Carlo Daleo skipped a job interview to participate in a special workshop with industry creatives in New York.
Daleo was one of four artists from LAND Studio & Gallery, a day habilitation program for artists with developmental disabilities. Each of the artists teamed up with two other people from BBDO, Edelman, McCann Health or R/GA to create 15-second public service announcements of their choice. Over three days, the teams of three finessed their ideas, built storyboards and pitched their concepts to an industry panel.
Daleo’s presentation, “Martinis and Mistakes,” featured two main characters he had created in the past—a disgraced police officer with a drinking problem and a helpful ostrich—to raise awareness about breaking the law on the job.
The four pitches, which covered depression, the Bump-it and the Brooklyn Bridge, were part of PSAs Gone Wild, a new initiative from The One Club for Creativity’s global inclusion and diversity programming. The idea came from Jesse Suchmann, a One Club member and executive creative director at Edelman who had previously helped his younger brother Sam, who has Down syndrome, make a zombie movie. The movie received nationwide attention, hitting select theaters and landing the Suchmanns on Conan in 2016.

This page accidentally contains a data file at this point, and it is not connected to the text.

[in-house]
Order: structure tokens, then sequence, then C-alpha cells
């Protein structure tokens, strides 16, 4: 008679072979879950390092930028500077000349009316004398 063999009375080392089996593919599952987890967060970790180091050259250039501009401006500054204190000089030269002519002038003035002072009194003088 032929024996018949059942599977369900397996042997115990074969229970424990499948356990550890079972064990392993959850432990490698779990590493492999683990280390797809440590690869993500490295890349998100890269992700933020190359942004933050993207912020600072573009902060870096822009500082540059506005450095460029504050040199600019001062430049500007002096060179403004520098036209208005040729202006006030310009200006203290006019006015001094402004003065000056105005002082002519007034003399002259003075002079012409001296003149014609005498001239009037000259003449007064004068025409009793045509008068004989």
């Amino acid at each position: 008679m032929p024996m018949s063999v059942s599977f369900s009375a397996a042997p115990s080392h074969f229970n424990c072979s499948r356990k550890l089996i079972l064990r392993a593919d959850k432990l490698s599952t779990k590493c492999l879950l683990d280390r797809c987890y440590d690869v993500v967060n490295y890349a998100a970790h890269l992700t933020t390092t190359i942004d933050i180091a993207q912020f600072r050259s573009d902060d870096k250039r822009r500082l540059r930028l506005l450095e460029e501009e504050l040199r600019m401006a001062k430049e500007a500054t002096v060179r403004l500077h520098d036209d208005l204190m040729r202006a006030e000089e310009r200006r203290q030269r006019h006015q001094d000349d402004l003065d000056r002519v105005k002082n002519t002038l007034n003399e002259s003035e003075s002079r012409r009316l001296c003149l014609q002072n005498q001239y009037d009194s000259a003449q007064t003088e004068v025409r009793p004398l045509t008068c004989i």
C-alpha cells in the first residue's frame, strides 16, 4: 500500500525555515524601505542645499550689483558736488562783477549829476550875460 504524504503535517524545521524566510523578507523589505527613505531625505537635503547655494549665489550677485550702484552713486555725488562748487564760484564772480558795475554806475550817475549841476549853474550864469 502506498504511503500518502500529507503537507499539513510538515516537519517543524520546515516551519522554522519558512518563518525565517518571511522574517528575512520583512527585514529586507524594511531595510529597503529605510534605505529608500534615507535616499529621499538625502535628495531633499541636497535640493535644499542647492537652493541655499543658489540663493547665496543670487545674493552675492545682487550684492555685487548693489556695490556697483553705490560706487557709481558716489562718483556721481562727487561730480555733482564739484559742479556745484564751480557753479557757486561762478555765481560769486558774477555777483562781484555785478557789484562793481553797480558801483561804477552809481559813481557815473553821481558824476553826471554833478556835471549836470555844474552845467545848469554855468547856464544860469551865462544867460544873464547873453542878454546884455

“It was this awesome experience,” Suchmann said. “I brought in all my friends from my creative industry to really make it. As a creative process, it was really mind-blowing because it was a different creative collaboration than we’re used to.”
As a result of the movie’s success, Suchmann’s brother was invited to be a part of a PSA, but he was not involved in conceptualizing it. So, Suchmann worked with The One Club to recreate the magic of collaboration involving artists from the beginning.
Daleo’s teammates were awestruck at how their own perspective started to shift during the creative process.
“It’s good to open your mind to possibility. Carlo’s definitely humbled me,” said Rowan Mansfield, senior copywriter at R/GA, of his teammate. “It’s been an eye-opening experience to get outside your own head.”
It also helps the LAND artists feel like they are a part of something outside of themselves.
“The legitimacy of something like this is always great. It’s the best in the field working with the best in the field,” said Matthew Bede Murphy, LAND co-founder and curator. “It’s interesting to see how the blending of different professions happens. The ad world looking at this wellspring of creative info … [it’s a] great new way to look at creativity in general.”
It’s Daleo’s dream to work for an agency. He thought his power presentation, which showcased his storyboard and featured a live voiceover, went well. Murphy’s hope is that eventually, the artists will find a career in the industry or at least work together again.
“This is the start,” said Kevin-Swanepoel, CEO of The One Club. “I’m hoping next year, there are two or three.”
As Joanna Crean, creative director at R/GA, put it, “It’s a reminder the more diverse the team, the better the outcome and creative output—always.”
The panel of agency and production company representatives will review the work and decide if they want to produce one or more of the four PSAs. Either way, it was a “very good” experience for Daleo, especially to share his characters, he said.
“I waited a long time for [Elliott the Ostrich] to be rebooted,” Daleo said. “I learned being a creator is hard work and requires concentration. I want to do the best I can.”